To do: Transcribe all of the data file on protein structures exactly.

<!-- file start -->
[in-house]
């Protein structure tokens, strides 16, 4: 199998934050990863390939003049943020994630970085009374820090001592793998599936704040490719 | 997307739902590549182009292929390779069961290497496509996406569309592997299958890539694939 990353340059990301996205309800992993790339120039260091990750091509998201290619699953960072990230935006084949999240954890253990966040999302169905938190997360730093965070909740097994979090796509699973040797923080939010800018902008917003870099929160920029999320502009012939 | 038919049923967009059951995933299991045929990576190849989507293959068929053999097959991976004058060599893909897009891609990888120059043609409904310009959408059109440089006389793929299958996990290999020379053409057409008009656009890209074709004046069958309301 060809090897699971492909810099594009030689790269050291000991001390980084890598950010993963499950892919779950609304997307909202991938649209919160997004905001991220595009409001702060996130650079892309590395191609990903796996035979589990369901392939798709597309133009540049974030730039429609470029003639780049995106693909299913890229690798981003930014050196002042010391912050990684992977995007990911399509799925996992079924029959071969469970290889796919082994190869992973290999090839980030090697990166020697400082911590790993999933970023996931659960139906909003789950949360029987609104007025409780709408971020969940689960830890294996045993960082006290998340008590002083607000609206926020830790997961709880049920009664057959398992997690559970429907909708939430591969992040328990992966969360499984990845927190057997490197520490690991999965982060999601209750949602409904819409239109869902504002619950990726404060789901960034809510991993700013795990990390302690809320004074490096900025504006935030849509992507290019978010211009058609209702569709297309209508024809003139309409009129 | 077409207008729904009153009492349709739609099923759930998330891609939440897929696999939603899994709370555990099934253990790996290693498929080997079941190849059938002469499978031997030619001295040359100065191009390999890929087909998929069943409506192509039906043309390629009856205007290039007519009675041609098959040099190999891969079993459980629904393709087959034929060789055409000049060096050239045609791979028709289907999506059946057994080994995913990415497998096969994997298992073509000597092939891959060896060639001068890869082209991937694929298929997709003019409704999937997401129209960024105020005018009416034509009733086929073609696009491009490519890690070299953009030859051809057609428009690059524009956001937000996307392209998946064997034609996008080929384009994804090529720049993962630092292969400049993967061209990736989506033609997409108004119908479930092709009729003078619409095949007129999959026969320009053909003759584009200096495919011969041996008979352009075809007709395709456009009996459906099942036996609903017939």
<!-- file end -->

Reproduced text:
[in-house]
């Protein structure tokens, strides 16, 4: 199998934050990863390939003049943020994630970085009374820090001592793998599936704040490719 | 997307739902590549182009292929390779069961290497496509996406569309592997299958890539694939 990353340059990301996205309800992993790339120039260091990750091509998201290619699953960072990230935006084949999240954890253990966040999302169905938190997360730093965070909740097994979090796509699973040797923080939010800018902008917003870099929160920029999320502009012939 | 038919049923967009059951995933299991045929990576190849989507293959068929053999097959991976004058060599893909897009891609990888120059043609409904310009959408059109440089006389793929299958996990290999020379053409057409008009656009890209074709004046069958309301 060809090897699971492909810099594009030689790269050291000991001390980084890598950010993963499950892919779950609304997307909202991938649209919160997004905001991220595009409001702060996130650079892309590395191609990903796996035979589990369901392939798709597309133009540049974030730039429609470029003639780049995106693909299913890229690798981003930014050196002042010391912050990684992977995007990911399509799925996992079924029959071969469970290889796919082994190869992973290999090839980030090697990166020697400082911590790993999933970023996931659960139906909003789950949360029987609104007025409780709408971020969940689960830890294996045993960082006290998340008590002083607000609206926020830790997961709880049920009664057959398992997690559970429907909708939430591969992040328990992966969360499984990845927190057997490197520490690991999965982060999601209750949602409904819409239109869902504002619950990726404060789901960034809510991993700013795990990390302690809320004074490096900025504006935030849509992507290019978010211009058609209702569709297309209508024809003139309409009129 | 077409207008729904009153009492349709739609099923759930998330891609939440897929696999939603899994709370555990099934253990790996290693498929080997079941190849059938002469499978031997030619001295040359100065191009390999890929087909998929069943409506192509039906043309390629009856205007290039007519009675041609098959040099190999891969079993459980629904393709087959034929060789055409000049060096050239045609791979028709289907999506059946057994080994995913990415497998096969994997298992073509000597092939891959060896060639001068890869082209991937694929298929997709003019409704999937997401129209960024105020005018009416034509009733086929073609696009491009490519890690070299953009030859051809057609428009690059524009956001937000996307392209998946064997034609996008080929384009994804090529720049993962630092292969400049993967061209990736989506033609997409108004119908479930092709009729003078619409095949007129999959026969320009053909003759584009200096495919011969041996008979352009075809007709395709456009009996459906099942036996609903017939």